A mixed-member system for Nepal

According to the Hindustan Times, the major Nepali political parties and the demobilizing Maoist rebels have agreed to some major structural changes to Nepal’s political system.

The electoral system, until now plurality in single-seat districts (SSD), will be changed to half SSDs and half proportional representation for the “over 400 seats” in the upcoming constituent assembly. No other details are given, except to note there will be changes to the process of constituency boundary delimitation, including “demarcating them on the basis of geography as well as population.” (This implies a tolerance for significant malapportionment, which might perhaps be a demand of the rural-based Maoists and various ethnic minorities. I would also guess that this means the system would be MMM/parallel, not MMP/compensatory.)

The article also notes that this decision comes after:

the Madhes Janadhikar Forum, a socio-political organisation comprising Madhesis, people of Indian origin living in the Terai plains, began a series of shutdowns and blockades in the south from this month.

The Madhes Forum is seeking proportional representation and regional autonomy, possibly including federalism.

Meanwhile, the King has little to do but to watch peacocks.

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0 thoughts on “A mixed-member system for Nepal

  1. Nepal hopes to reach a decision today on the voting system for their constituent assembly. But what are they discussing? Have they decided on MMP, and they are now down to the ratio of local seats — 40% or 45% local, 55% or 60% list, or the 70/30 ratio suggested by Jimmy Carter — how did he get to be an expert on MMP? — or are they discussing whether to use the compensatory system or the parallel system? Or are they discussing the parallel system?

    I found one article that makes it clear — MMP, not parallel. But is this correct?

    Of course MMP is what they need, especially since four MPs from a disaffected region seem, if I follow, to be walking out in protest against the suggestion of a full PR-list system with no geographic seats, while smaller parties insist on a fully proportional system.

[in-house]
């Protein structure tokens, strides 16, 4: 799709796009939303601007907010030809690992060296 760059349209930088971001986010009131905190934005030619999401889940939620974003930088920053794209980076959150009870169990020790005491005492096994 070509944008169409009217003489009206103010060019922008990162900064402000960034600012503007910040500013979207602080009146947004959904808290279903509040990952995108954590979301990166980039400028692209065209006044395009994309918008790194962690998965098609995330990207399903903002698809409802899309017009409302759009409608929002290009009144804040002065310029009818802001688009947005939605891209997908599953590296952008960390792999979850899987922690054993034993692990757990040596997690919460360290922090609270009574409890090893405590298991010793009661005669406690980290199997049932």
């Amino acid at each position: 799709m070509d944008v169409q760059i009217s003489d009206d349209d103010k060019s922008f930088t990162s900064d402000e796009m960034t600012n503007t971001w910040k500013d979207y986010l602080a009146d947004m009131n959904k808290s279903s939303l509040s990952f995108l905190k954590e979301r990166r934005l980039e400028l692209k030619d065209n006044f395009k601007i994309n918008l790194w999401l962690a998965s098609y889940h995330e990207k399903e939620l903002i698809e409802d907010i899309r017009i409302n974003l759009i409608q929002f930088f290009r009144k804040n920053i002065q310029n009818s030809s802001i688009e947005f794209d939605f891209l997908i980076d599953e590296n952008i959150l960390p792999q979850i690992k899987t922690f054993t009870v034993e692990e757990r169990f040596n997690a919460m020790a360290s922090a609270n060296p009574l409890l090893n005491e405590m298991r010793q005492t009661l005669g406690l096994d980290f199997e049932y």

2. There was a link over at Democratic Piece that pointed towards MMP.

    CPN-UML general secretary Madhav Kumar Nepal hoped that they would be able to reach an understanding on the issue of republic and the election system soon. He asked the NC leadership to take seriously the parliamentary directive on republic and election system.
    Amik Serchan, president of the Janamorcha Nepal, and Narayan Prasad Acharya of the United Left Front said that MMPR (Mixed-Member Proportional Representation) was the meeting point between the stances of the NC and the Maoists. Sitaram Tamang of the CPN (Unified), however, stressed the need to go for all out republic and full PR system for CA polls.

    [Himalayan Times, December 4.]


  3. I haven’t checked my Google alerts on Nepal since Wednesday, but as of that time, leaders on both sides (Seven Party Alliance, CPN-Maoist) were issuing statements on why PR was unacceptable or the only way to go, respectively.

    The Maoists are on and off threatening violence if their dual demands (no monarchy, full Pr) are not met.

    Note the Maoists have not sat in the interim parliament since September, so it doesn’t mean much if four SMD fans walk out. And most of Nepal’s disaffected groups have lined up behind the Maoists and/or their demands. So the important bargaining is between Maoists and the SPA.

    I suspect the SPA will cave. The article Wilf cites already alludes to defectors from the SPA hard line on MMP/M.

    The biggest problem in Nepal is uncertainty about likely seat shares. Data about what voters live in what districts are hard to get. The districts are not of equal population. The Maoists and some of the mainstream parties never have contested elections. There haven’t been elections in 8 years. And the only data I could find with insight into party preferences isn’t regionally disaggregated. When I asked for the disaggregated data, nobody responded. The overall results aren’t even online anymore. Frequences were given in graphs, and the images haven’t loaded in a week.

    If the problem isn’t uncertainty, it must be something related to boundary delimitation. But I couldn’t find any information about gerrymandering controversies.

    Another possibility is fraud minimization. If the Maoists plan to stuff ballot boxes, the effects would limited, since they’re concentrated in the western highlands. With PR, on the other hand, they could really inflate their totals by feigning near-100% turnout in the districts they militarily control.


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